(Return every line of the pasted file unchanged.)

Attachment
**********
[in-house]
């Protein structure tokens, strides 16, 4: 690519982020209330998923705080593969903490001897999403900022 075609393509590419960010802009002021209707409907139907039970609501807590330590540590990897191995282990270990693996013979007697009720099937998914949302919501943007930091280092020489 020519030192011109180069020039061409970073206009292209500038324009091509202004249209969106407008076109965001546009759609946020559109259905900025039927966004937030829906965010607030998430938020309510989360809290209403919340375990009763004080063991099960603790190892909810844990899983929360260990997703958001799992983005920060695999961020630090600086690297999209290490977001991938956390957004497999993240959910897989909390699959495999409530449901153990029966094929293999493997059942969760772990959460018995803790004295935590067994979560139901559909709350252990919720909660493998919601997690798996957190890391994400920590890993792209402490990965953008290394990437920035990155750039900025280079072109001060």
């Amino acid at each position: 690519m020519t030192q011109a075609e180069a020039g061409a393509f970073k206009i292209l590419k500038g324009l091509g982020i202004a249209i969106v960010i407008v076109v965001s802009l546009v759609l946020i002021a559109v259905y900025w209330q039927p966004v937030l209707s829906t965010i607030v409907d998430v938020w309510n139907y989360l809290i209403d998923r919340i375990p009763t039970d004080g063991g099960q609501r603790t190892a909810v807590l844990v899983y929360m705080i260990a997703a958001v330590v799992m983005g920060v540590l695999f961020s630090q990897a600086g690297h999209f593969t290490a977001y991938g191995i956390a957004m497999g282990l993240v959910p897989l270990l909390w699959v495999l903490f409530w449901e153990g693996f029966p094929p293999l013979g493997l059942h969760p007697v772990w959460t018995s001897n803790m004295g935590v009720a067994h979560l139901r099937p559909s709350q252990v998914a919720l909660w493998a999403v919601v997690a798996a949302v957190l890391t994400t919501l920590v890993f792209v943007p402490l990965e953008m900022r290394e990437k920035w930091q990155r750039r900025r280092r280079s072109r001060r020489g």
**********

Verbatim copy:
[in-house]
């Protein structure tokens, strides 16, 4: 690519982020209330998923705080593969903490001897999403900022 075609393509590419960010802009002021209707409907139907039970609501807590330590540590990897191995282990270990693996013979007697009720099937998914949302919501943007930091280092020489 020519030192011109180069020039061409970073206009292209500038324009091509202004249209969106407008076109965001546009759609946020559109259905900025039927966004937030829906965010607030998430938020309510989360809290209403919340375990009763004080063991099960603790190892909810844990899983929360260990997703958001799992983005920060695999961020630090600086690297999209290490977001991938956390957004497999993240959910897989909390699959495999409530449901153990029966094929293999493997059942969760772990959460018995803790004295935590067994979560139901559909709350252990919720909660493998919601997690798996957190890391994400920590890993792209402490990965953008290394990437920035990155750039900025280079072109001060």
């Amino acid at each position: 690519m020519t030192q011109a075609e180069a020039g061409a393509f970073k206009i292209l590419k500038g324009l091509g982020i202004a249209i969106v960010i407008v076109v965001s802009l546009v759609l946020i002021a559109v259905y900025w209330q039927p966004v937030l209707s829906t965010i607030v409907d998430v938020w309510n139907y989360l809290i209403d998923r919340i375990p009763t039970d004080g063991g099960q609501r603790t190892a909810v807590l844990v899983y929360m705080i260990a997703a958001v330590v799992m983005g920060v540590l695999f961020s630090q990897a600086g690297h999209f593969t290490a977001y991938g191995i956390a957004m497999g282990l993240v959910p897989l270990l909390w699959v495999l903490f409530w449901e153990g693996f029966p094929p293999l013979g493997l059942h969760p007697v772990w959460t018995s001897n803790m004295g935590v009720a067994h979560l139901r099937p559909s709350q252990v998914a919720l909660w493998a999403v919601v997690a798996a949302v957190l890391t994400t919501l920590v890993f792209v943007p402490l990965e953008m900022r290394e990437k920035w930091q990155r750039r900025r280092r280079s072109r001060r020489g």